A long association with Maritime Packers
One of the stories related by Bill MacDonald is how his maternal great grandmother, Lib (1833 - 1940), helped establish Maritime Packers by providing the venture capital to Sam Broidy to build the factory at Caribou Harbour. Lib came from Scotland and settled in the small community of Welsford outside of River John. It is not known whether she made her money in Canada or brought it with her. She would have been an early example of a liberated woman as she was an entrepreneur and shipbuilder. Apparently she was a 'grand lady' meaning she wore elaborate hats and fine clothes and travelled everywhere in a covered carriage.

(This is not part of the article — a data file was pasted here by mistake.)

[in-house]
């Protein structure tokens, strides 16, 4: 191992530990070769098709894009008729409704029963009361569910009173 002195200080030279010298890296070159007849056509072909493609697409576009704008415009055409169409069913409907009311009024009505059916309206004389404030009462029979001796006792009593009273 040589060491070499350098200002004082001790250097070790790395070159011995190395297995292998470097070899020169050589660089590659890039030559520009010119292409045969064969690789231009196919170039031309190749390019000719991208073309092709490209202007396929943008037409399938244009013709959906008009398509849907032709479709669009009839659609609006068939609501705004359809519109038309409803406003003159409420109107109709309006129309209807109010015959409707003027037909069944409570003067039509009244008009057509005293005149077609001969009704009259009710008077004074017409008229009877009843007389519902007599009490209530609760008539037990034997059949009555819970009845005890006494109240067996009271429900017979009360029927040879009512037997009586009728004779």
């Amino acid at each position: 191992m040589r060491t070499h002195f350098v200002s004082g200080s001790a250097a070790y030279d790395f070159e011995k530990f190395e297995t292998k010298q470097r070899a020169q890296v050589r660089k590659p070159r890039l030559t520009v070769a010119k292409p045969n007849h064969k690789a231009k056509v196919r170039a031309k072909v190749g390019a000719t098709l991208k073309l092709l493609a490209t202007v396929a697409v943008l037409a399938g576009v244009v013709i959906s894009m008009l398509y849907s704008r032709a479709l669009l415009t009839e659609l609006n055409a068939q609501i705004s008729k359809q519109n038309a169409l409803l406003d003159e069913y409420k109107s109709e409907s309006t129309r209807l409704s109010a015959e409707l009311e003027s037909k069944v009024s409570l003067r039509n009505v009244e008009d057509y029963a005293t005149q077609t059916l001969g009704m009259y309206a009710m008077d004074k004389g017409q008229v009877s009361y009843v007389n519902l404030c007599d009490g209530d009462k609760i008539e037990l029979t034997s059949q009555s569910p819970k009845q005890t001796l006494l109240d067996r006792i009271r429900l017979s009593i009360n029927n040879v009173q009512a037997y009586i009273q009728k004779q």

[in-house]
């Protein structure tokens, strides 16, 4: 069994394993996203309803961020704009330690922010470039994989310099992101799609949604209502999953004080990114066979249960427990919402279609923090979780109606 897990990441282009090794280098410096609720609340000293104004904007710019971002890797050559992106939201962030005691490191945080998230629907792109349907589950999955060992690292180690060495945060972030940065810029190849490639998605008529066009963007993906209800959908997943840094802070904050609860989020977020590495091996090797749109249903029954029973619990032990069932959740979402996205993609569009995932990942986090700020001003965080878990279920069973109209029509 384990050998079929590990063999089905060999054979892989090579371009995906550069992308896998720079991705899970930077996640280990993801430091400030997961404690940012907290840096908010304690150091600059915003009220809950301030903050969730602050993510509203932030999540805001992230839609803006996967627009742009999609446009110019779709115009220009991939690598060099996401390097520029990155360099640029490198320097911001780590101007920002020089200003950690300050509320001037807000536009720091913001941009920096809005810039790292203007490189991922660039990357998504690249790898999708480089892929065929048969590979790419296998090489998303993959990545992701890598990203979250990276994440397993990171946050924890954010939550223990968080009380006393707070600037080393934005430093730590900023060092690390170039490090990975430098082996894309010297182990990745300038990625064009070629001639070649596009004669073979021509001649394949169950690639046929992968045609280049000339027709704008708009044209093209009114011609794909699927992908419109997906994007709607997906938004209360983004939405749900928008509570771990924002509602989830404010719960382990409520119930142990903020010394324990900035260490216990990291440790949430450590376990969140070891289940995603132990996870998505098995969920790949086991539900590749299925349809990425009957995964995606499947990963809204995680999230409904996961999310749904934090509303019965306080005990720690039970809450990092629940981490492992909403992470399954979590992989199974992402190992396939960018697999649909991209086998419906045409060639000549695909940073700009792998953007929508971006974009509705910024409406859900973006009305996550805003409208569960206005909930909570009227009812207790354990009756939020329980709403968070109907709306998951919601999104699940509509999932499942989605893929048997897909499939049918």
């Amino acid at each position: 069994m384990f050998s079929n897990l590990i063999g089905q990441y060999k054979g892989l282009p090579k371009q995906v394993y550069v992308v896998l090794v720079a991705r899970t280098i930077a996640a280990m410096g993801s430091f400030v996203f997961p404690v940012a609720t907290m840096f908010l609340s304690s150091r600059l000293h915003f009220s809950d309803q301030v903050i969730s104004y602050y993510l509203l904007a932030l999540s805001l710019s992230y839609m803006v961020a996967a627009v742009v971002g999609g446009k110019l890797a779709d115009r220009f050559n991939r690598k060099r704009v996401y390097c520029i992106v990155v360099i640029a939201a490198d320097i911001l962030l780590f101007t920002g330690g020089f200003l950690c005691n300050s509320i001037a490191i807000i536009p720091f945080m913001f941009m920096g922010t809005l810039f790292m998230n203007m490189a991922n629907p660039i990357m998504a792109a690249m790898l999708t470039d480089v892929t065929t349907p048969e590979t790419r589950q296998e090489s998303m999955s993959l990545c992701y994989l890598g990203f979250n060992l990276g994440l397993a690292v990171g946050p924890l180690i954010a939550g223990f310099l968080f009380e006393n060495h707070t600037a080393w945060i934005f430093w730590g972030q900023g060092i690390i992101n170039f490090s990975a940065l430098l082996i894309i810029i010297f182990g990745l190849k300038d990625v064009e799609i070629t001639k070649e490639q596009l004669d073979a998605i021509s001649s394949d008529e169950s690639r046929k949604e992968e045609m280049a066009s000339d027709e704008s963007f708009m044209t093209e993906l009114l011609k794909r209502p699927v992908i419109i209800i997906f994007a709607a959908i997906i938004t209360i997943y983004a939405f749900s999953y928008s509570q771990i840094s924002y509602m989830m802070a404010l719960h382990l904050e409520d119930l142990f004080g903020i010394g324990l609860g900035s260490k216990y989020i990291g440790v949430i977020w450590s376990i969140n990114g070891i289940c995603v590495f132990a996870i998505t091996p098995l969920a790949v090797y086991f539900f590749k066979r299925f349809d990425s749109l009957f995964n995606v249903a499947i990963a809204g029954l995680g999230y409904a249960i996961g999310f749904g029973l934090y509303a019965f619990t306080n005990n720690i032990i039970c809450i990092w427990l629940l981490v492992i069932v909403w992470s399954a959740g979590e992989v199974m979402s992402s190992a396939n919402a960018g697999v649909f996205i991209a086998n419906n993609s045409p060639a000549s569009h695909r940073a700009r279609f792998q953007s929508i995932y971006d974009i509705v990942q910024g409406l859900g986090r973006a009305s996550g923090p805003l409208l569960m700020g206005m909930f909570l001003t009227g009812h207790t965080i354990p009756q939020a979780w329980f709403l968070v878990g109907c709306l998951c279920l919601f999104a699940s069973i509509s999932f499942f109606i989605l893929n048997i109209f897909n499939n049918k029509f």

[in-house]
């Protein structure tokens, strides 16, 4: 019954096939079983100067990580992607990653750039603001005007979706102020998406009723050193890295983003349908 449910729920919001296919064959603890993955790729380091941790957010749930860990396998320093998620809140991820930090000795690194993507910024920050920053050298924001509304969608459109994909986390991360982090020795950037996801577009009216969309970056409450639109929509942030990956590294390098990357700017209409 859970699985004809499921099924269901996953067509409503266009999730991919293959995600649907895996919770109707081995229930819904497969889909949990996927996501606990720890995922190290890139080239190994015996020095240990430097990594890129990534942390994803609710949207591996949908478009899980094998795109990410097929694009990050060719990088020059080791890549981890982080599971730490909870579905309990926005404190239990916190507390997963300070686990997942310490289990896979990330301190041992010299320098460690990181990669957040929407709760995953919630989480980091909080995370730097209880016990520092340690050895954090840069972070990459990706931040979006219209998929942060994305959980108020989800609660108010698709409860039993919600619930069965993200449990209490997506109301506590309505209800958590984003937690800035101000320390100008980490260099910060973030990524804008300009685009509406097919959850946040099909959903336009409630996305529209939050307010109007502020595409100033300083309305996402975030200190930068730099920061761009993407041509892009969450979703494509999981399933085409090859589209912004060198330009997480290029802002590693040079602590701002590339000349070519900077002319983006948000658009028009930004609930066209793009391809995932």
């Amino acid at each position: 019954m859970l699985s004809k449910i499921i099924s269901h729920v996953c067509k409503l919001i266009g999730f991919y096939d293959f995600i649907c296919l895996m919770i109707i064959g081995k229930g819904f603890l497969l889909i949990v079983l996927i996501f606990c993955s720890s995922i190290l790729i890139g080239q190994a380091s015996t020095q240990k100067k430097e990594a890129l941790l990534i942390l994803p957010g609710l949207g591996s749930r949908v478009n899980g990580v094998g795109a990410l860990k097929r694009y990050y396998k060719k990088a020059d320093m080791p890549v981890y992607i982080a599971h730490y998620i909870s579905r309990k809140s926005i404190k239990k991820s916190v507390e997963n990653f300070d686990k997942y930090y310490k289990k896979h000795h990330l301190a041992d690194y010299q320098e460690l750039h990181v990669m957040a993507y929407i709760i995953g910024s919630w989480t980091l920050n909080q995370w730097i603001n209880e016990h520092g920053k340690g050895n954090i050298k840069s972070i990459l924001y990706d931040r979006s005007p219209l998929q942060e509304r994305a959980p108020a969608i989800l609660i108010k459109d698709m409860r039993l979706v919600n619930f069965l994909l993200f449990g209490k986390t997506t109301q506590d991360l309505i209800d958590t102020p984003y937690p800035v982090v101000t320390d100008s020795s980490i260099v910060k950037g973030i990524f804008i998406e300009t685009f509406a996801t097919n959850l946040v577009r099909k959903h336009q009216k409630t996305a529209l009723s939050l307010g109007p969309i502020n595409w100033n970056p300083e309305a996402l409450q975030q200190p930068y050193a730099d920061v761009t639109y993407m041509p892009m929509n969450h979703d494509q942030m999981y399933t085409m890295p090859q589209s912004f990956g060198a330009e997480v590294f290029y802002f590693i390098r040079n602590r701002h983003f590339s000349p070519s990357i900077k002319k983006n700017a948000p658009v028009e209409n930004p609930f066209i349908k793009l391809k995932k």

Sam Broidy was a merchant based in River John. In the late 1890s he got into the lobster canning business in River John and had small factories in nearby MacDonald's Cove and Skinners Cove. At the time a lobster factory was a small operation, little more than a domestic kitchen. Broidy started buying up these smaller operations but clearly had the foresight and ambition to consolidate these into something larger. It was likely that getting a bank loan at that time would have been difficult so obtaining the financing for his larger enterprise from another entrepreneur would have been more characteristic of how business was done at the time.
Maurice MacDonald originally wanted to be a ship's Captain and joined the Coast Guard at a young age. His mother, Maude, worked for Maritime Packers overseeing the women who were recruited each season to work in the factory processing the lobster. Maude encouraged Maurice to make his career with Maritime Packers and he did so although he eventually received his captain's papers and captained two of Maritime Packers small ships, the Billy R and the Samuel B.